Christmas is almost here, which means two very important things. First, hurry up and finish shopping before you’re throwing punches at Target on the 24th. Second, it’s time to collect some top-notch reads to enjoy with eggnog in a cozy spot while home for the holidays. While there are plenty of classic poems, plays, and stories to be shared around Christmas time, comics seem to be a bit underrepresented. That’s why we’ve assembled a list of five of the absolute best superhero stories with which to celebrate the season.
All five of these comics are Christmas stories in their truest sense. Stories like “Demon” in X-Men #143 have been left out because a story about fighting a demon at Christmas is still a story about fighting a demon, albeit with some additional snow and mistletoe. These superhero stories provide some of the great protagonists of the genre a chance to celebrate the spirit of the season. They range from the silly to the somber, but they all contain some heartfelt lessons and truths about the holiday spirit that ought to brighten any reading session.
We hope you find a few undiscovered Christmas comics in this list to enjoy in the weeks to come, and may you too have a merry Christmas.
Li’l Gotham #3
Written by Derek Fridolfs & Dustin Nguyen
Art by Dustin Nguyen
Li’l Gotham was always a comic about sincerity and all of the best themes within superhero stories. Nguyen and Fridolfs managed to make every character that came into contact with their vision of Batman likable without removing any of their essence. That’s true of Mr. Freeze in this story set at Christmas where the villain attempts to kidnap a busload of children in order to protect them from loss. Freeze places them all together in a massive snow globe to ensure they never endure his loneliness, before Batman wins him over by pointing out that every child ought to spend the holidays with their parents.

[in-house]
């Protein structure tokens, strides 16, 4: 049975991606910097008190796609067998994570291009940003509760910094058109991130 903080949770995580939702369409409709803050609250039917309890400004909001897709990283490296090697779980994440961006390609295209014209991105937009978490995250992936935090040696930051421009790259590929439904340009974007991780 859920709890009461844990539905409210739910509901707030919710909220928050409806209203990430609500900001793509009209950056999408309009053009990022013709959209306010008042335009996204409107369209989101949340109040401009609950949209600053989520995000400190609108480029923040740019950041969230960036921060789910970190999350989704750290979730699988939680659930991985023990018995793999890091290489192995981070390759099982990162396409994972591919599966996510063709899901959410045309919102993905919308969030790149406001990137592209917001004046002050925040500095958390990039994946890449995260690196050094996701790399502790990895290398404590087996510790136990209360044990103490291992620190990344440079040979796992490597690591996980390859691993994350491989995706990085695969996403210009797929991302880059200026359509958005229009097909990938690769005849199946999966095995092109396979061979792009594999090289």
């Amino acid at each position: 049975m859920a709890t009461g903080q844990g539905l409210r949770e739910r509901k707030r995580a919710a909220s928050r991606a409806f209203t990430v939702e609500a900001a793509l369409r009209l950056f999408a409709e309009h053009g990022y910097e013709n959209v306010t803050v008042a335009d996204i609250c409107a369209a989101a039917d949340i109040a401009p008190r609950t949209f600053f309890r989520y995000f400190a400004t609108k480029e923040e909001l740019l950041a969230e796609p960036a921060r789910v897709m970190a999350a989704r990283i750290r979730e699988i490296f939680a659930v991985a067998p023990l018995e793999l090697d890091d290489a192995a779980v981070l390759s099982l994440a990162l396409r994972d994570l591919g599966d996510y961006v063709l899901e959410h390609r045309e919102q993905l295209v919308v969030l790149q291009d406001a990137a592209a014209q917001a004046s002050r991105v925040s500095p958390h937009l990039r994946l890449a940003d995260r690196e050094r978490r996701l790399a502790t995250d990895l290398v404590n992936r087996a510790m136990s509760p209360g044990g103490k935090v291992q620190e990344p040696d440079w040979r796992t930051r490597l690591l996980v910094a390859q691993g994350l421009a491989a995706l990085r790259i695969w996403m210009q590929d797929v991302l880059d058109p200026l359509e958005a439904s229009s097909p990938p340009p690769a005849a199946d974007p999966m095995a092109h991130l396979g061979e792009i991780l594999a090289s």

It’s those words from a hero who understands them well that convince Freeze to turn himself in, but that’s not the end of the story. Some people like Freeze don’t have anyone to spend the holidays with and his good intentions are honored by Batman and the children with some very merry caroling. While the setting is pure, it’s a heart-warming reminder of how we can all make the holidays better for those unable to go home or without family to see during the cold winter months.
“Yes, Virginia, There Is A Santron”
Marvel Holiday Special #1
Written by Jeff Parker
Art by Reilly Brown and Pat Davidson
Colors by Christina Strain
This story is one of three within the 2001 Marvel Holiday Special, and it’s by far the best. In this funny take on Miracle on 34th Street, Virginia is an introverted genius obsessed with making Santa Claus real. She is hypnotized by a pummelled Ultron-6 to rebuild his form -- and also reprograms him with the spirit of the season. The resulting mashup is a version of Ultron that both appreciates Christmas and wants to kill the Avengers. Luckily, his new tendency to distinguish between naughty and nice provides at least one Avenger a chance to stop Ultron and save the day.
Much of this story is farcical, but it provides an opportunity for Captain America to give a rousing speech about the nature of Santa Claus and Christmas at the end. The lunacy of Santron makes the melodrama of the “real Santa speech” work much better than it might otherwise, transforming the maudlin into a warm reminder that we can all make the world a bit better and more like the one that Santa would create if he were really riding across the starlit skies.